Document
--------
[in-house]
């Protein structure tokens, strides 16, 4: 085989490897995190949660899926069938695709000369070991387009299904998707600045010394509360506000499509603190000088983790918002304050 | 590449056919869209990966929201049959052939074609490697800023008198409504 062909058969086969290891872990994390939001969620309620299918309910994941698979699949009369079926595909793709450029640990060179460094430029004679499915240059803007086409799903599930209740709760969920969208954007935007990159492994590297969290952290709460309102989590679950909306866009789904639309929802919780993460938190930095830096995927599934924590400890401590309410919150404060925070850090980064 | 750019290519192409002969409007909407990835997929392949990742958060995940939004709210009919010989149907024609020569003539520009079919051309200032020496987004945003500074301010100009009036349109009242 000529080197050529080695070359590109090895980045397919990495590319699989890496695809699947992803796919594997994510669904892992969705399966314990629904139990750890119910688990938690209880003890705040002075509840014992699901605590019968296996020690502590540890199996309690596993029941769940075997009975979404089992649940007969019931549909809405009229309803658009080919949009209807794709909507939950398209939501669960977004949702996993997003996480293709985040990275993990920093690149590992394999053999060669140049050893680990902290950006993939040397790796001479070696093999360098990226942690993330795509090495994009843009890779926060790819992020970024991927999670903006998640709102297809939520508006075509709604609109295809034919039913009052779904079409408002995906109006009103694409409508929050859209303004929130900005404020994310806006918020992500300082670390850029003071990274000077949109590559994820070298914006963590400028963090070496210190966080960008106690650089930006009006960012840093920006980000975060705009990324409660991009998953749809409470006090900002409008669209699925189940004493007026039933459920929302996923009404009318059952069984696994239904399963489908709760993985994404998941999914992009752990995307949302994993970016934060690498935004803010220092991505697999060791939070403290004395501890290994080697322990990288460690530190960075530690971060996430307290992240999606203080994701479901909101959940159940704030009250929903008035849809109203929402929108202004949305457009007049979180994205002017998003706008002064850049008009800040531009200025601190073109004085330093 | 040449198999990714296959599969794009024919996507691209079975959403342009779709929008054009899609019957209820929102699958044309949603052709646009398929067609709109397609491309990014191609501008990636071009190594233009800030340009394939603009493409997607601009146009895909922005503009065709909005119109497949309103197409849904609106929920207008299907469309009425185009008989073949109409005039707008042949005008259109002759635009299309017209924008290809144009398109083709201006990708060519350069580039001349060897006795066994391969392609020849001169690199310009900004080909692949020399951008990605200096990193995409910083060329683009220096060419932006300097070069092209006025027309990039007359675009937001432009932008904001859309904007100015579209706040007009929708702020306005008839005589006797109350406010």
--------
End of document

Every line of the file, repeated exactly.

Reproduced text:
[in-house]
């Protein structure tokens, strides 16, 4: 085989490897995190949660899926069938695709000369070991387009299904998707600045010394509360506000499509603190000088983790918002304050 | 590449056919869209990966929201049959052939074609490697800023008198409504 062909058969086969290891872990994390939001969620309620299918309910994941698979699949009369079926595909793709450029640990060179460094430029004679499915240059803007086409799903599930209740709760969920969208954007935007990159492994590297969290952290709460309102989590679950909306866009789904639309929802919780993460938190930095830096995927599934924590400890401590309410919150404060925070850090980064 | 750019290519192409002969409007909407990835997929392949990742958060995940939004709210009919010989149907024609020569003539520009079919051309200032020496987004945003500074301010100009009036349109009242 000529080197050529080695070359590109090895980045397919990495590319699989890496695809699947992803796919594997994510669904892992969705399966314990629904139990750890119910688990938690209880003890705040002075509840014992699901605590019968296996020690502590540890199996309690596993029941769940075997009975979404089992649940007969019931549909809405009229309803658009080919949009209807794709909507939950398209939501669960977004949702996993997003996480293709985040990275993990920093690149590992394999053999060669140049050893680990902290950006993939040397790796001479070696093999360098990226942690993330795509090495994009843009890779926060790819992020970024991927999670903006998640709102297809939520508006075509709604609109295809034919039913009052779904079409408002995906109006009103694409409508929050859209303004929130900005404020994310806006918020992500300082670390850029003071990274000077949109590559994820070298914006963590400028963090070496210190966080960008106690650089930006009006960012840093920006980000975060705009990324409660991009998953749809409470006090900002409008669209699925189940004493007026039933459920929302996923009404009318059952069984696994239904399963489908709760993985994404998941999914992009752990995307949302994993970016934060690498935004803010220092991505697999060791939070403290004395501890290994080697322990990288460690530190960075530690971060996430307290992240999606203080994701479901909101959940159940704030009250929903008035849809109203929402929108202004949305457009007049979180994205002017998003706008002064850049008009800040531009200025601190073109004085330093 | 040449198999990714296959599969794009024919996507691209079975959403342009779709929008054009899609019957209820929102699958044309949603052709646009398929067609709109397609491309990014191609501008990636071009190594233009800030340009394939603009493409997607601009146009895909922005503009065709909005119109497949309103197409849904609106929920207008299907469309009425185009008989073949109409005039707008042949005008259109002759635009299309017209924008290809144009398109083709201006990708060519350069580039001349060897006795066994391969392609020849001169690199310009900004080909692949020399951008990605200096990193995409910083060329683009220096060419932006300097070069092209006025027309990039007359675009937001432009932008904001859309904007100015579209706040007009929708702020306005008839005589006797109350406010």